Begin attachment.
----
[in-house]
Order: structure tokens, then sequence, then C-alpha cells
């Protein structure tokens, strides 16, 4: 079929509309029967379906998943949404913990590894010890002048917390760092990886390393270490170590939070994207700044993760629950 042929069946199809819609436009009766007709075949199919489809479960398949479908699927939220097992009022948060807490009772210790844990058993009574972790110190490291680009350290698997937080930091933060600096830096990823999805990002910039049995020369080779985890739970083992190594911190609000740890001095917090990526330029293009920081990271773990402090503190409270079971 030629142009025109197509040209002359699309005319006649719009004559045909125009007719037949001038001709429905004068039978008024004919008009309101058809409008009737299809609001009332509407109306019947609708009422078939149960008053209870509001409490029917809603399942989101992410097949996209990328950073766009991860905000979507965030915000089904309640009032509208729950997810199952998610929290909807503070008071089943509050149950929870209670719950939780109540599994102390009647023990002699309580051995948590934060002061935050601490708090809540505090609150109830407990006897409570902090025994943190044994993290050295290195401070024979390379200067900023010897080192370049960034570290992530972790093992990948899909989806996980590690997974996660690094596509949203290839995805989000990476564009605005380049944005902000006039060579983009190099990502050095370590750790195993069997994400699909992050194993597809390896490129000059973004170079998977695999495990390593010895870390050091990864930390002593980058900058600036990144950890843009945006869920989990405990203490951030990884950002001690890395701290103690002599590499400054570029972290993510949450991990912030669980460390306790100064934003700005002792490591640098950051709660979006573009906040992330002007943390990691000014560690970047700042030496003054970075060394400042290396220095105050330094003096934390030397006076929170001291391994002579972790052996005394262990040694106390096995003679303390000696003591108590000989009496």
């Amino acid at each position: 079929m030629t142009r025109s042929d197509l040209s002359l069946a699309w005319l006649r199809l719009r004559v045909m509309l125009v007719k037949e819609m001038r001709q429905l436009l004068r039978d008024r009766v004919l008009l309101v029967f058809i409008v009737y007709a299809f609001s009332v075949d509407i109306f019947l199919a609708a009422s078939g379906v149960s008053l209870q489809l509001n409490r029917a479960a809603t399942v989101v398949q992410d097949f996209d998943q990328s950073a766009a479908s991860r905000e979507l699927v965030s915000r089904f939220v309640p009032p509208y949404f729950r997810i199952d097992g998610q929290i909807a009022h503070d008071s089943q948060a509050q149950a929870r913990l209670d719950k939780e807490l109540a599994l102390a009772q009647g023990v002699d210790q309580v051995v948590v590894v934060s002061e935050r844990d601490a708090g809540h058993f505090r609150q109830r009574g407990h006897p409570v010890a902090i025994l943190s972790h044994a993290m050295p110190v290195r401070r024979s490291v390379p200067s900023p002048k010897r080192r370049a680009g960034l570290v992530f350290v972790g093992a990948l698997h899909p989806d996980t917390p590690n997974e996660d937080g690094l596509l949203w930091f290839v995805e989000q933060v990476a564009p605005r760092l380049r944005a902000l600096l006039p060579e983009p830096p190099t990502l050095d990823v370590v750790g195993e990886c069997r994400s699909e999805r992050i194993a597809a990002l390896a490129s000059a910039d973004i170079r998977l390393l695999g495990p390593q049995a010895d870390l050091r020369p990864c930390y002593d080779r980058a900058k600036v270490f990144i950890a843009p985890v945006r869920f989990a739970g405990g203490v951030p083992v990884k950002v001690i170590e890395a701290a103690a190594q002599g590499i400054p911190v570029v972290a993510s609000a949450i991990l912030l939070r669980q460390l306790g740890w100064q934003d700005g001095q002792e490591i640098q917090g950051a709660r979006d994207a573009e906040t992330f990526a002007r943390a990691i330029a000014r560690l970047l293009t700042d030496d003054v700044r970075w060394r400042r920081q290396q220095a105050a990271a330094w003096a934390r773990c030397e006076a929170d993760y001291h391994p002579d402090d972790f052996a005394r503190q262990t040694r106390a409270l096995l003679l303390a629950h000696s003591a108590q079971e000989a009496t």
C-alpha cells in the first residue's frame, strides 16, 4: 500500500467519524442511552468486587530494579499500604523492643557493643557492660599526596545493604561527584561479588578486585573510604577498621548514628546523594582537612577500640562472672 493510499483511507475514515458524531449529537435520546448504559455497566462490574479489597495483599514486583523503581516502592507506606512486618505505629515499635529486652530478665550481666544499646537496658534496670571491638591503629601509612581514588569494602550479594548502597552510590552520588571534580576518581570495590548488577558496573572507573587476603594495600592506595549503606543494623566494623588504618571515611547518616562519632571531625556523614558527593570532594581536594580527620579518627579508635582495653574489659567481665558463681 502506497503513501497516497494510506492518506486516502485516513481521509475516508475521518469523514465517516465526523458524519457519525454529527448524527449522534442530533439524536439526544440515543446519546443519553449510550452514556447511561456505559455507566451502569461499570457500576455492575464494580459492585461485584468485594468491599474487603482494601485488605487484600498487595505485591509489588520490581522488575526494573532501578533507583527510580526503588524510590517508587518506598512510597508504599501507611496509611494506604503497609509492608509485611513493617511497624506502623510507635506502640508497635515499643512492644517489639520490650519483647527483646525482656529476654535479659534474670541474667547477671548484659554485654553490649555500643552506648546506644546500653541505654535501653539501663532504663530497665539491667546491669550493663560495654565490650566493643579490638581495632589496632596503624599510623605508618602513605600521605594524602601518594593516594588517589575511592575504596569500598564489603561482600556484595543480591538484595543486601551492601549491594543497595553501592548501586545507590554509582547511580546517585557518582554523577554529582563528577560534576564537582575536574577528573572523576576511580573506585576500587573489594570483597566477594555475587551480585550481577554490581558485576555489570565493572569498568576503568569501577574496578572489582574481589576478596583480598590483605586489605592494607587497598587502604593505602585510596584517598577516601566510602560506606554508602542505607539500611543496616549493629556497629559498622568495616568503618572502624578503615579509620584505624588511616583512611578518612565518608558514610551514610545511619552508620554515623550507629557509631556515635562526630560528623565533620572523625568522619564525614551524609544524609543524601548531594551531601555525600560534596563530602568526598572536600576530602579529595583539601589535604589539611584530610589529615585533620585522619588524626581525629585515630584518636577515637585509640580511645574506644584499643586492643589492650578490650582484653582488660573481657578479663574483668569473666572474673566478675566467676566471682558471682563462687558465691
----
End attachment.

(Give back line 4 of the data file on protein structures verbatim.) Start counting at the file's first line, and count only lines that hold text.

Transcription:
């Amino acid at each position: 079929m030629t142009r025109s042929d197509l040209s002359l069946a699309w005319l006649r199809l719009r004559v045909m509309l125009v007719k037949e819609m001038r001709q429905l436009l004068r039978d008024r009766v004919l008009l309101v029967f058809i409008v009737y007709a299809f609001s009332v075949d509407i109306f019947l199919a609708a009422s078939g379906v149960s008053l209870q489809l509001n409490r029917a479960a809603t399942v989101v398949q992410d097949f996209d998943q990328s950073a766009a479908s991860r905000e979507l699927v965030s915000r089904f939220v309640p009032p509208y949404f729950r997810i199952d097992g998610q929290i909807a009022h503070d008071s089943q948060a509050q149950a929870r913990l209670d719950k939780e807490l109540a599994l102390a009772q009647g023990v002699d210790q309580v051995v948590v590894v934060s002061e935050r844990d601490a708090g809540h058993f505090r609150q109830r009574g407990h006897p409570v010890a902090i025994l943190s972790h044994a993290m050295p110190v290195r401070r024979s490291v390379p200067s900023p002048k010897r080192r370049a680009g960034l570290v992530f350290v972790g093992a990948l698997h899909p989806d996980t917390p590690n997974e996660d937080g690094l596509l949203w930091f290839v995805e989000q933060v990476a564009p605005r760092l380049r944005a902000l600096l006039p060579e983009p830096p190099t990502l050095d990823v370590v750790g195993e990886c069997r994400s699909e999805r992050i194993a597809a990002l390896a490129s000059a910039d973004i170079r998977l390393l695999g495990p390593q049995a010895d870390l050091r020369p990864c930390y002593d080779r980058a900058k600036v270490f990144i950890a843009p985890v945006r869920f989990a739970g405990g203490v951030p083992v990884k950002v001690i170590e890395a701290a103690a190594q002599g590499i400054p911190v570029v972290a993510s609000a949450i991990l912030l939070r669980q460390l306790g740890w100064q934003d700005g001095q002792e490591i640098q917090g950051a709660r979006d994207a573009e906040t992330f990526a002007r943390a990691i330029a000014r560690l970047l293009t700042d030496d003054v700044r970075w060394r400042r920081q290396q220095a105050a990271a330094w003096a934390r773990c030397e006076a929170d993760y001291h391994p002579d402090d972790f052996a005394r503190q262990t040694r106390a409270l096995l003679l303390a629950h000696s003591a108590q079971e000989a009496t």